Reality takes a vacation
There is something troubling about the Kadima campaign, which is ignoring the dramatic events on the other side of the fence.
Declarations and slogans voiced by prime ministerial candidates always sound good at the time, and are usually forgotten once the polls have closed and the political establishment returns to the daily grind. Such has been the case in all previous election campaigns, but the 2006 campaign appears even more delusional and detached from reality than its predecessors. Hamas' victory in the Palestinian elections and the steps taken since then have made the political platforms of the large parties irrelevant.
The poster ads of the ruling party promise "A strong leadership for peace." The leader, however, is hidden; Ehud Olmert's name appears in small print. His face peers out only from the Likud and Yisrael Beiteinu posters. And the slogan comes across as a stale rehash from an Ariel Sharon campaign, and raises the question: With whom exactly will the Kadima leaders make peace? With the Hamas government, the "terrorist authority," in the words of Olmert? Is he intent on keeping his promise to establish a Palestinian state and improve the living conditions of the territories' residents, as he declared in his "Herzliya address?" And what about Sunday's cabinet decision to reduce ties gradually with the Palestinian Authority?
There is something troubling about the Kadima campaign, which is ignoring the dramatic events on the other side of the fence. It is understandable that the acting prime minister and his colleagues wish to put on a cool facade and disregard Benjamin Netanyahu's smolmert [a play on the Hebrew word for left] attacks. But the public has the right to hear from them more than just vague promises of "peace." A ruling party, which is slated to win the elections, also should offer its views on the reality that will dictate the next government's steps.
Labor's predicament is even graver. The Hamas victory has wiped Amir Peretz's socioeconomic campaign right off the agenda. Now they are looking for a war-and-peace message that will set Peretz apart from Olmert. On Saturday, the savior was found - PA Chairman Mahmoud Abbas. Labor officials heard his address at the swearing-in of the Palestinian parliament in Ramallah, and declared him "a brave partner for talks." Gimme a break. A partner for what exactly? Virtual agreement? That's Yossi Beilin's speciality, and it's not nice to steal from him. Abbas, in any case, has a hard time tying his own shoelaces. He didn't do a thing even when Fatah was in power. What exactly is he going to speak to Peretz about? And what are his promises worth?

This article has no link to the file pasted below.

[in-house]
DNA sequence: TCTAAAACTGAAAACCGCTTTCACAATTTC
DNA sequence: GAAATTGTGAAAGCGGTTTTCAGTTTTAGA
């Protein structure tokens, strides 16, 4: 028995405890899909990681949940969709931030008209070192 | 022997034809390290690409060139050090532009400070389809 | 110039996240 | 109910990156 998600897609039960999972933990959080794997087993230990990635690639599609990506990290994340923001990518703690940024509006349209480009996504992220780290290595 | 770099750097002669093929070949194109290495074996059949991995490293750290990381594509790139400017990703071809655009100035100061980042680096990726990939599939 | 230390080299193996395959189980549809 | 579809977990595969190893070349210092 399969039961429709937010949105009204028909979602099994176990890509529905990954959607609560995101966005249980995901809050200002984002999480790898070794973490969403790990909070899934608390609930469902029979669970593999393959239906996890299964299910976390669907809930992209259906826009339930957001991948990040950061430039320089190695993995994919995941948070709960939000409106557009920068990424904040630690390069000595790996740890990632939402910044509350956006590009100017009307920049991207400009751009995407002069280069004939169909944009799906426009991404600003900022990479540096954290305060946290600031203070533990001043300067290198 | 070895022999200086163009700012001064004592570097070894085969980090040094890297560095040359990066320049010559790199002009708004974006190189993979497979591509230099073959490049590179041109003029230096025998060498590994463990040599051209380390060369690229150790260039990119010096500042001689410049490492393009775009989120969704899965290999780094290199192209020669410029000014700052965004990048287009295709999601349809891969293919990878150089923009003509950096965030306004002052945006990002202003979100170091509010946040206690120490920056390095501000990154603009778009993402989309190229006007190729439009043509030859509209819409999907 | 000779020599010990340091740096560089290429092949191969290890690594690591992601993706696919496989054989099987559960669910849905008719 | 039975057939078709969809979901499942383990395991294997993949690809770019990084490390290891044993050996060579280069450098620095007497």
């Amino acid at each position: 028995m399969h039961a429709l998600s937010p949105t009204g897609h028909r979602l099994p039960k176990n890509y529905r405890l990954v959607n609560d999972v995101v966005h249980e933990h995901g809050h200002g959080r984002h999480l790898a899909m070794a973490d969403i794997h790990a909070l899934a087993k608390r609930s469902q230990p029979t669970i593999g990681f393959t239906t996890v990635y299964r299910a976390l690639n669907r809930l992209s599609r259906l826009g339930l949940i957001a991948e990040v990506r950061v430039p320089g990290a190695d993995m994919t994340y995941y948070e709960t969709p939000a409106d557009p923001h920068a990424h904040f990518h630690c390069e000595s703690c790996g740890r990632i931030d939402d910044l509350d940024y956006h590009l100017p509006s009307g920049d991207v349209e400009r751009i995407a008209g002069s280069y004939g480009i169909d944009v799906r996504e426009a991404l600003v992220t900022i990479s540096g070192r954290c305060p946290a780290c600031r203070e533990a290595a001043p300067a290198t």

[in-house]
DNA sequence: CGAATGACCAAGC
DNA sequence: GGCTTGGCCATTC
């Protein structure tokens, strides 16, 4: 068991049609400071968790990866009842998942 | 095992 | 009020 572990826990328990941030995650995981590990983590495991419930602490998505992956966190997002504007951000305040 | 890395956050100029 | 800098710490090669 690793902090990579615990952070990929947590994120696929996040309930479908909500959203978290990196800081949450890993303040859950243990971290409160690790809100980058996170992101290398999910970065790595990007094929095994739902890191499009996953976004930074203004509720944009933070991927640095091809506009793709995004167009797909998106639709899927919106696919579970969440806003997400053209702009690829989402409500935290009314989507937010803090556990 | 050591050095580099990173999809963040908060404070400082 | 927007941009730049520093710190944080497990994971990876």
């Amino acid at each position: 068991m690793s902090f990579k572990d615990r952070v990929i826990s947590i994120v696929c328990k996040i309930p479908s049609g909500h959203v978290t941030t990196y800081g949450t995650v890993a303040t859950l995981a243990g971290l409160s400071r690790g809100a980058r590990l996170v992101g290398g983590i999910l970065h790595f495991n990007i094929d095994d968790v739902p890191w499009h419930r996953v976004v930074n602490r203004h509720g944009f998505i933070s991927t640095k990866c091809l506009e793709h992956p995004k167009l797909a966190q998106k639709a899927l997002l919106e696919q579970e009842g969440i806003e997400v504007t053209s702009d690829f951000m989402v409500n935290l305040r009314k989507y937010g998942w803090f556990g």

Netanyahu has considered Hamas' rise to power in earnest, and has rested his campaign on it. But while others have shown indifference, he has gone overboard in panic. Hamas is a hostile and murderous organization, but its victory in the Palestinian elections is a far cry from being a "holocaust." It is difficult to believe that from Netanyahu's perspective, Israel, with its powerful military and developed economy, is in the same situation as the Jews of Europe were in the face of the Nazis.
The solutions being offered by the Likud don't hold water either. Netanyahu wants to fence in the Palestinian population centers in the West Bank, and leave within the fenced-off area the isolated settlements - out of concern that their dismantling would be perceived as weakness.
And how will he deal with the expected international outcry? He will send a PR delegation to Washington, and send off communiques to European leaders. And what will he do if they aren't convinced - just like in the past, when they rejected his "legal settlements" arguments?
Finance minister Netanyahu has spoken much about "the tsunami of the markets," and about globalization and how it has stripped governments of their independence and freedom to make decisions. When it comes to prime ministerial candidate Netanyahu, the international community is insignificant, and the government of Israel can annex territories at will.
The time has come to say to the candidates: enough. Enough of the trickery and the irrelevant slogans. Instead, it would be best to take reality seriously.
But this would be too much to ask at campaign time. Reality won't return from vacation before March 29.
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